The Struggle

Photo Credit: Jaisen Mathai

The Struggle

This post is part of a series chronicling my 3 year startup journey. Each post can be read individually but to get the full picture I suggest starting from the beginning.

There were many days and even weeks where I was convinced all this was a huge mistake. Ben Horrowitz, a well known venture capitalist, blogged on this topic in 2012 in blog post also called The Struggle .

It’s complicated

Us humans are neither binary or entirely logical; thank goodness. We’re complex creatures and what constitutes happiness, contentment, joy or any of the opposite emotions depend on a large number of factors. This makes The Struggle even more acute.

It started for me near the end of 2011 when we were failing to raise funding. I knew we absolutely needed to secure funding to succeed. I won’t go into the details of our fundraising journey in this article but you can read about it here.

Being a team

The pros of having a co-founder undoubtably outweigh the cons. But I’d be lying if I didn’t admit that having a co-founder increased the pressure I put on myself. If we couldn’t figure out how to make Trovebox successful then I’d feel some guilt along with it.

Patrick at Santa Cruz Me at Santa Cruz with Rachel in the background
Santa Cruz with Patrick during his first visit. Credit: Jaisen Mathai CC BY.

Understanding my motivations

There was a clear consequence of not getting investment; we’d have to abandon and shut down OpenPhoto. Founders start companies for various reasons but there’s always a common thread of believing strongly in something. It might be a belief that building something will improve people’s lives, make you a lot of money or change something that’s in need of change. Most often it’s a combination of these that drive founders.

I believed OpenPhoto needed to exist. I’m a bit of a nostalgic. I love to relive past moments. Furthermore it became really important to me that we preserve the memories of our family’s everyday life. One day I hope to sit with my kids and show them photos of their childhood; much like my own parents did with me.

I believed something needed to be changed. Looking around at how everyone dealt with, or didn’t deal with, archiving photos I knew something had to change.

I believed we could build a successful busines. I’ve always been driven to create businesses. In middle school I would buy Zotz candy for $.03 and sell it for $.05. A hefty 66% margin.

As with any strong belief it’s difficult to come to terms with the idea that things won’t pan out the way you believed.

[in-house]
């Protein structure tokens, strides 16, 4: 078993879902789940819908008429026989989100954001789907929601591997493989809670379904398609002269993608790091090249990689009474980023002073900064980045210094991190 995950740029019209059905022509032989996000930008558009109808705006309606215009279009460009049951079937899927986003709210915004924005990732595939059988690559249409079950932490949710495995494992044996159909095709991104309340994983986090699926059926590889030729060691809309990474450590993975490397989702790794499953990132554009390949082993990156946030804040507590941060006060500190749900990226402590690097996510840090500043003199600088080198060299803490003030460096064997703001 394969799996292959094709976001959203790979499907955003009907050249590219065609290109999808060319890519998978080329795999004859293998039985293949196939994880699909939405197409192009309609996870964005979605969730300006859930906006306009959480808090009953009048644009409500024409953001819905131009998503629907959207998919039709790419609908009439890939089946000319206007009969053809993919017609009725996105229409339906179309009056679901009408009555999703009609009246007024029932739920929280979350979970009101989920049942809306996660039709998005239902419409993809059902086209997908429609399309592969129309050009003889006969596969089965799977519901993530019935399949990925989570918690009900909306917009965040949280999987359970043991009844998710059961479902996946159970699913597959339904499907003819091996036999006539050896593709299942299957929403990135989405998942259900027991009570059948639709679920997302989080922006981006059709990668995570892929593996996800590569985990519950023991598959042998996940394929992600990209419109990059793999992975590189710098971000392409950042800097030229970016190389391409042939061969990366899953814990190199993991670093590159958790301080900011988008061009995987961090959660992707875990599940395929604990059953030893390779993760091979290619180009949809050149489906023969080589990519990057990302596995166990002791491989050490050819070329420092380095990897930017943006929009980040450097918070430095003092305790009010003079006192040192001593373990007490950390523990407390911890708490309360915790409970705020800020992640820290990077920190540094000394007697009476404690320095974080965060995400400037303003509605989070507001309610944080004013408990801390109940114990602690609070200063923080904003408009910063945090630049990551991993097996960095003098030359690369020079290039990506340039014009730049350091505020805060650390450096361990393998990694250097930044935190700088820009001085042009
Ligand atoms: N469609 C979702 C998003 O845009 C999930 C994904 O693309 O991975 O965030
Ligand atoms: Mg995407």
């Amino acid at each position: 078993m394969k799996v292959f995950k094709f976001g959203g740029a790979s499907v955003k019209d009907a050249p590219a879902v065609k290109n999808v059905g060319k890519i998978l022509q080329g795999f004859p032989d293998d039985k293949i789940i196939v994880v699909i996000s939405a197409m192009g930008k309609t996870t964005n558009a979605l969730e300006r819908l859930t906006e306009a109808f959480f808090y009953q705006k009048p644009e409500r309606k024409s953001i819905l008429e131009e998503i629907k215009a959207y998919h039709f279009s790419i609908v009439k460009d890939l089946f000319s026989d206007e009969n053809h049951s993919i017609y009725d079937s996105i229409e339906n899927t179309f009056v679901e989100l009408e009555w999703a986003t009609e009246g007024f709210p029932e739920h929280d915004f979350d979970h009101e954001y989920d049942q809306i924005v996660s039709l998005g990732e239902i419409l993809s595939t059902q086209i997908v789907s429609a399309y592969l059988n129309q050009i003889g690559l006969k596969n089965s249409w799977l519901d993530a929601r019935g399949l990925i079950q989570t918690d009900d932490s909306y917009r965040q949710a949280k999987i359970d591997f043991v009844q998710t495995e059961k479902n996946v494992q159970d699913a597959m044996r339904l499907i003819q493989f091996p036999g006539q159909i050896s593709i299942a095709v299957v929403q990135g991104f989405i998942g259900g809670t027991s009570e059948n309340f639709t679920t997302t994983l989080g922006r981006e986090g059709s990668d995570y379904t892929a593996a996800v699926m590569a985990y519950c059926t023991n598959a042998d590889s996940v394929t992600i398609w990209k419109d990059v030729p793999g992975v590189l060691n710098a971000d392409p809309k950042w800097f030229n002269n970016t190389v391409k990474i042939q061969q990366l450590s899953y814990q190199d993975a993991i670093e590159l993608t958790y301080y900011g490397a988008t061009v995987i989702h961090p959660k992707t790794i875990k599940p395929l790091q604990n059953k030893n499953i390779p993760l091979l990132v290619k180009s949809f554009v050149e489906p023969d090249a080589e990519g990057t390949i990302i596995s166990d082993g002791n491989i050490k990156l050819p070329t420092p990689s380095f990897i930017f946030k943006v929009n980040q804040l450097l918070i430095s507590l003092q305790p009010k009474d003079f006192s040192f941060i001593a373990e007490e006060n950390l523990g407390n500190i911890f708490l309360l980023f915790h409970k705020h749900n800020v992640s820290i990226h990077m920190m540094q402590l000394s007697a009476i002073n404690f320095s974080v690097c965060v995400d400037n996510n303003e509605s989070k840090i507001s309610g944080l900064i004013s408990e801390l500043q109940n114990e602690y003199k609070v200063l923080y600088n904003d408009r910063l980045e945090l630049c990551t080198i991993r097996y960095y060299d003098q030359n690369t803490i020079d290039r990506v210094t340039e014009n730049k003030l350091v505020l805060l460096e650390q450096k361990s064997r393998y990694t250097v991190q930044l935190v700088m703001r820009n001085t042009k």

But there’s a tougher reality that had dawned on me.

Does shutting down mean failure? How would I explain this to friends and family who thought I was making a mistake when I left Yahoo? Do I just go back and get a normal job?

Hello ego, pride and insecurity. Not traits I’m particularly proud of but they helped motivate me to continue building OpenPhoto. I imagine ego drives more entrepreneurs than you’d think.

The effect of having no money

Louis C.K., a comedian, has a great bit titled Being Broke . Besides being hilarious I felt like I could relate1.

You ever have negative money? You look at your bank account and you have negative $10. […] I wish I didn’t have anything but I have less than that. If it’s free I can’t f*****g afford it.

It turns out that the lack of money can act as a crucial forcing function. When you’re facing the reality of shutting down a startup because you can’t pay your bills you’ll quickly focus on what matters most. Even in hindsight I know we didn’t waste much time focusing on the wrong things. I have our dwindling bank account to thank for this.

Growth is everything

There was one thing that rang true on each day of Trovebox: growth. Growth shares many characteristics with fundraising. Namely growth is largely out of your control and all you can do is try and make the stars align.

The feeling of not acheiving growth was as stressful as when we couldn’t finding funding. It was a sign that the product was headed in the wrong direction and it felt like we were trying to turn the Titanic around.

I spent the beginning of 2014 going through a spreadsheet of 600 potential customers we could sell to. I called them up on the phone and in the unlikely event there was interest it started a series of calls to close a sale. None of them panned out.

Perhaps our product wasn’t solving a need as critical as our earlier conversations with customers implied. Maybe it was that we grossly underestimated the length of the sales cycle.

I don’t believe we’ll ever know.

Dashed hopes

Then you have the golden opportunities. Ones which have all the signs and promise of being a home run. We had promising meetings with execs from Sony, Netgear, Roku and Western Digital. We even met with Sony 4 times in San Diego. Nothing.

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Smoking cigars with our sales lead to celebrate one of our meetings. Credit: Jaisen Mathai CC BY.

These were particularly difficult because when we crashed we crashed hard. Forging partnerships with companies is difficult because you have little insight into their roadmap. A company maybe highly interested but then go silent for 6 months and come back to restart the conversation. You can only do your best and stay on their radar.

Everyday will bring a struggle

Those are some of the larger struggles I remember. But every day brings struggles. A lot of it is psychological and emotional. Keeping on top of that without losing your sanity isn’t easy.

That’s why it’s so critical to have a good support system. Else you’ll got nuts and take your company down with you.


1 Just a disclaimer that I’m not implying I was poor. When I think of people being poor it’s not just a lack of money but a lack of opportunity. I empathize greatly with people who find themselves in that situation. I never considered myself poor despite not having money.